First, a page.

We have created a 45 minute Virtual Reality Narrative with moments of interaction to engage the viewer. The narrative concerns a woman named Lola, and follows her memories of a summer spent with her estranged uncle in Madrid in 1930. Madrid Noir aims to explore the possibilities for narrative storytelling using the medium of Virtual Reality.
“Meta Flowers” is a multiparticipant installation artwork with Cross Reality (XR) . Wearing a glove-type tactile device consisting of linear resonant actuators (LRA) and a microcontroller with Wi-Fi unit, and HoloLens 2, participants can experience XR through the act of arranging virtual flowers (VFs) which have ‘shadow,’ ‘rigid-body,’ and ‘sound (see Figure 1 (a)).’ The VF blooms at the location of the VIVE Tracker, which is installed at the tip of a metal rod inserted into a vase on the table (see Figure 1 (b) (c)). Real shadows of the vases, sticks, and artificial flowers, as well as the virtual shadows of the VFs, are projected onto the table by the light and images projected from the projector installed on the celling, creating a fusion that is not unnatural. Participants can move the VFs and arrange them in vases on the table. When participants touch the VF, petals of the VF fall and participants get tactile sensations through the haptics glove (see Figure 1 (d)). VFs play sounds while they are in bloom, and their pitch change depending on the position of them. In the other words, the sound and appearance of VFs will change depending on the relationship among participants and VFs. In addition, when real water is poured by the sensor-equipped jug into a vase in which a metal rod without petals is put, the VF blooms again (see Figure 1 (e) (f)).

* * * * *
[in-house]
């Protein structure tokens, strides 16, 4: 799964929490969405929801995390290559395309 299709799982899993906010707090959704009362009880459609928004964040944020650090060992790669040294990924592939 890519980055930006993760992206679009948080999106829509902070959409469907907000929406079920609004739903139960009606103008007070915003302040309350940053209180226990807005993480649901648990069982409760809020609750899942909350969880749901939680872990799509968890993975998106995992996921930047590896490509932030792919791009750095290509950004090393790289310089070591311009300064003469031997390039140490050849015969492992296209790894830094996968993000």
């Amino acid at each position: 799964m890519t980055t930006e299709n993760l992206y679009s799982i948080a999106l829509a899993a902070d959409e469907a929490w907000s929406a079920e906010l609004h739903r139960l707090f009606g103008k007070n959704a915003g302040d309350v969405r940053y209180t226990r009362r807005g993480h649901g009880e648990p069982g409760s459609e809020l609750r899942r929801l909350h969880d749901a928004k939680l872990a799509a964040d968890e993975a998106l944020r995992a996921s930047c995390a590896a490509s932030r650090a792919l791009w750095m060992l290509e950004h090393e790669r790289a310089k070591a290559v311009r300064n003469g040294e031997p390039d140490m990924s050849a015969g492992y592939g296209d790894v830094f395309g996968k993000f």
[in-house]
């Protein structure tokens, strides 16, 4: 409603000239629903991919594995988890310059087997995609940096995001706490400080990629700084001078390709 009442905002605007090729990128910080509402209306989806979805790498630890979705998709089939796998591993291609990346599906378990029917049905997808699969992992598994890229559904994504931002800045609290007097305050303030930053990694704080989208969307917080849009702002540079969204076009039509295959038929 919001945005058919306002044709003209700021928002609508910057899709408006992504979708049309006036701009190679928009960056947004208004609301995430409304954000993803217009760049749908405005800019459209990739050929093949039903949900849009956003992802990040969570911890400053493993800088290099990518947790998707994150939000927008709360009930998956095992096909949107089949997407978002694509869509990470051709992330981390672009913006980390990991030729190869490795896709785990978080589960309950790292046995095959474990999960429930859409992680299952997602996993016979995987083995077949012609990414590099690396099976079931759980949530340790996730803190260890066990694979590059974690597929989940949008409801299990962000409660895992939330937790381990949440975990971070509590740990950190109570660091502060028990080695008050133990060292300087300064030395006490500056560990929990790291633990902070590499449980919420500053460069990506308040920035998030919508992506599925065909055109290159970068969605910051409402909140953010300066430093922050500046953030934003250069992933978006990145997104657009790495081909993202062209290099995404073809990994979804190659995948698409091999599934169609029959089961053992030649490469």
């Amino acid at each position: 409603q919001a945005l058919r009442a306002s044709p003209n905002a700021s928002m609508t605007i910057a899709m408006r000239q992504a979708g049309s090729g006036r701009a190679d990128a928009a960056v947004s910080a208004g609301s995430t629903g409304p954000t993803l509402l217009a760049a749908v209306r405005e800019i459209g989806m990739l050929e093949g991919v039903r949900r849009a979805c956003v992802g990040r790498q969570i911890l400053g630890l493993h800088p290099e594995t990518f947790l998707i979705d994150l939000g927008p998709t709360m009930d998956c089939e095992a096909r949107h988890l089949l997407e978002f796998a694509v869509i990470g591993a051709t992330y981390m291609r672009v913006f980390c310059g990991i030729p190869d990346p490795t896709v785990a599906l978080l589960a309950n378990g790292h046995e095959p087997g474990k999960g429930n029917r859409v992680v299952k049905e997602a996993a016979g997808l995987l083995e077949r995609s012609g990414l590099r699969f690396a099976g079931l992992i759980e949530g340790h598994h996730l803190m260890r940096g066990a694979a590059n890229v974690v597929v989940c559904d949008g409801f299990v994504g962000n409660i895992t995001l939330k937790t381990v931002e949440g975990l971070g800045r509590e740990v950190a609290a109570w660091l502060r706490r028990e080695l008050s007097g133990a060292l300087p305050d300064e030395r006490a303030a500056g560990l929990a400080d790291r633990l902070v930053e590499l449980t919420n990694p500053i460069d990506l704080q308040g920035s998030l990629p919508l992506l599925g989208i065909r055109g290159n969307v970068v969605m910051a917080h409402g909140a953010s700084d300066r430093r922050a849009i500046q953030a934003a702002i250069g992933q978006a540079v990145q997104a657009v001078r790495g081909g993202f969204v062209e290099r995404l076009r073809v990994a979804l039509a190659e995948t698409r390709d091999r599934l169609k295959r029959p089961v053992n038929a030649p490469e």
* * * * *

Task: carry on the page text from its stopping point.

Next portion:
Our project combines immersive VR, multitouch AR, real-time volumetric capture, motion capture, robotically-actuated tangible interfaces at multiple scales, and live coding, in service of a human-centric way of collaborating. Participants bring their unique talents and preferences to collaboratively tackle complex problems in a shared mixed reality world.
Nachtalb is an immersive interface that enables brain-to-brain interaction using multisensory feedback. With the help of the g.tec Unicorn Hybrid Black brain-computer-interface (BCI), brain-activity-data is measured and translated visually with the Oculus Quest 2, tactilely with the bHaptics TactSuit and auditorily with 3D Sound. This intends to create a feedback loop that turns brain activity from data-input into sensory output which directly influences the brain activity data-input again.
The work introduces Project Hubble, Unity's internal multi-user XR collaboration tool.
Hubble provides a delightful interface to navigate and manipulate freeform and guided experiences. Tools and technology are provided on top for voice chat, avatars, annotations, and sharing.
Inspired by Carl Sagan, Star-Stuff: a way for the universe to know itself is an immersive experience created to remind immersants of their fundamental connection to humanity and the universe. This hybrid VR artwork brings two people together in a surreal experience that can be shared with a remote stranger or a co-present friend. Their bodies are transformed into constellations surrounded by a myriad of orbiting stars whose lifetimes unfold before their eyes. By reframing the body in a shared aesthetic this unique experience encourages immersants to see themselves and others in a common light, as “star-stuff” brought to life, free of superficial characteristics that divide us.
Walking a Turtle is a virtual reality experience where players go on a walk led by a tortoise. Part game, part quantified-self wellness tracker, Walking is a farcical tool for resisting the attention economy.